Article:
Bot Gaiden mixes a bit of Ryu with the blue bomber for a clever, fast-paced, 2D action game with some uneven difficulty.
- Title: Bot Gaiden
- Release Date: December 7, 2022
- Price: $14.99
- Suggested Audience Age: Rated Everyone 10+ by the ESRB
- Availability: Switch, PlayStation, Xbox, Steam
- Recommended for fans of: Retro Action, Brutal Boss Fights, and Dumb Jokes
Geek to Geek Media was provided with a review copy of this title.
I’m not a huge fan of difficulty in action games. When I play things like God of War or Kakarot, I bump the difficulty all the way down so I can feel like the unstoppable force those characters should be. Still, I grew up on an NES, so Ninja Gaiden and Mega Man were both worlds I died in many, many, many times.
Bot Gaiden is a fresh Switch release that pulls heavy inspirations from both of those series. It’s a side-scrolling 2D action game where you play as a robot ninja who battles his way through seven stages, each one wrapping up with a big boss battle. There are a few unique hooks that work really well to help it stand on its own, but I’m ultimately stuck between the normal mode feeling punishing and the easy mode feeling like a breeze.
The core mechanics of Bot Gaiden are exceedingly familiar to folks who grew up on old-school video games. Most of your time is spent running, jumping, and slashing at enemies. You can cling to any wall for a quick wall jump, and can also glide to cross gaps or do a mid-air dodge that freezes you in place and makes you invulnerable.
At the start, that’s really all you’ve got in your arsenal. However, throughout a level you snag powerups, gaining new abilities with each new upgrade. There’s a double jump, a ranged attack, and even a speed boost that helps you fly across the level. The twist is that these upgrades are temporary: as soon as you get hit by an enemy you lose your most recent upgrade.
Speed and Boosts
Gaining and keeping boosts is essential to succeeding at Bot Gaiden. Not only do the upgraded abilities make it easier to overcome your enemies, but they also make it easier to overcome them quickly.
Speed is the name of the game in Bot Gaiden. The challenge here isn’t to make it through the levels, but to make it through them quickly. There are two reasons that speed is so important. Firstly, the boss at the end of the level accumulates more health the longer you take to reach them. That means speedrunning to a boss will make the boss easier to beat.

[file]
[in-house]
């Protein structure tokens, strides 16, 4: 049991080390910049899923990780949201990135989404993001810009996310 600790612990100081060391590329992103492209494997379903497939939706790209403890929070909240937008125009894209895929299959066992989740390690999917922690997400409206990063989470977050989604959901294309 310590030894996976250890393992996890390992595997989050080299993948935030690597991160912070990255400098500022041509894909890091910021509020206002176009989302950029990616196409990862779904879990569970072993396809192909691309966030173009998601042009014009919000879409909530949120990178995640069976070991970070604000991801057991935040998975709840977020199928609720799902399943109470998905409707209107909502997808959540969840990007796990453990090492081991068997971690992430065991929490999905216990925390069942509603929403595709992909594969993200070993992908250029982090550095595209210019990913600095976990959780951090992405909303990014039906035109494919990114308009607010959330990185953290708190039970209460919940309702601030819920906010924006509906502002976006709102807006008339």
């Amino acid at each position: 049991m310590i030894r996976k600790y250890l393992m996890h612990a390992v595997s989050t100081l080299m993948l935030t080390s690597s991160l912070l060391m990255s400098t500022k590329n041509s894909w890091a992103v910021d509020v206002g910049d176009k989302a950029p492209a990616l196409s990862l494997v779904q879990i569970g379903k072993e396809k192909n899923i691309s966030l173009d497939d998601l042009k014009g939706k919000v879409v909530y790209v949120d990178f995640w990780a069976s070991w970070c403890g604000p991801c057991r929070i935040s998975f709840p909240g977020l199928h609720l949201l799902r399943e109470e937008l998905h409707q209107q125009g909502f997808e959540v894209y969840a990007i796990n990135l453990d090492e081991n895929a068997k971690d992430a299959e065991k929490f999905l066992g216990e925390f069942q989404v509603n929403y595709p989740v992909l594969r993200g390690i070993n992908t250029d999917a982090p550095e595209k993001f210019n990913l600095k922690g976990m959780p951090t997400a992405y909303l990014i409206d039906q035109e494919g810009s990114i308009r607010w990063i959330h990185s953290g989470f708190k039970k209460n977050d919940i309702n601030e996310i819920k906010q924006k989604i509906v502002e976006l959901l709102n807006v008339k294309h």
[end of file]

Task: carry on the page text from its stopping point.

Secondly, there are three potential permanent upgrades to unlock on each level. Generally the first is an extra life, then a power-up at the start of levels, and then some sort of permanent upgrade to your move set. For the most part, getting that third upgrade requires beating the level and the boss in under two minutes.
Brutal Boss Fights
I like the fast-paced action in Bot Gaiden, but the boss fights totally break the format for me. They look like they should be the sort of thing you can learn to overcome by mastering their patterns, but I have had zero success doing so. I’m not sure if it’s the pressure of the clock or poor design, but I’ve found myself just thwacking at them rather than developing any strategy.
Of course, when you swat at a boss’s ankles you are bound to take a few lumps, and that’s where Bot Gaiden really falls apart for me. Because you lose upgrades when you take hits, the boss fights ended up being a very quick process of losing my upgrades, dying, then respawning without upgrades, then dying some more.
I eventually started the game up again on the easy difficulty and had more fun there. The levels themselves didn’t feel drastically easier, but I was able to stomp bosses quickly.
In the end, I want to like Bot Gaiden more than I actually do. The levels are fun, snagging upgrades is neat, and the art style is really fresh. Unfortunately, between the tough bosses and losing abilities each time a tough boss hits you, even the regular difficulty was overwhelming. On the other hand, the easy difficulty lets you keep abilities when you get hit, and I pretty quickly felt overpowered.
I’m still having fun with the easy difficulty, and I may learn the levels well enough to bump it back up later. Unless I figure out something I’m missing with the bosses, though, I think the end of each stage is always going to feel like a frenetic panic instead of a moment of triumph, and I can’t imagine that’s what they were going for.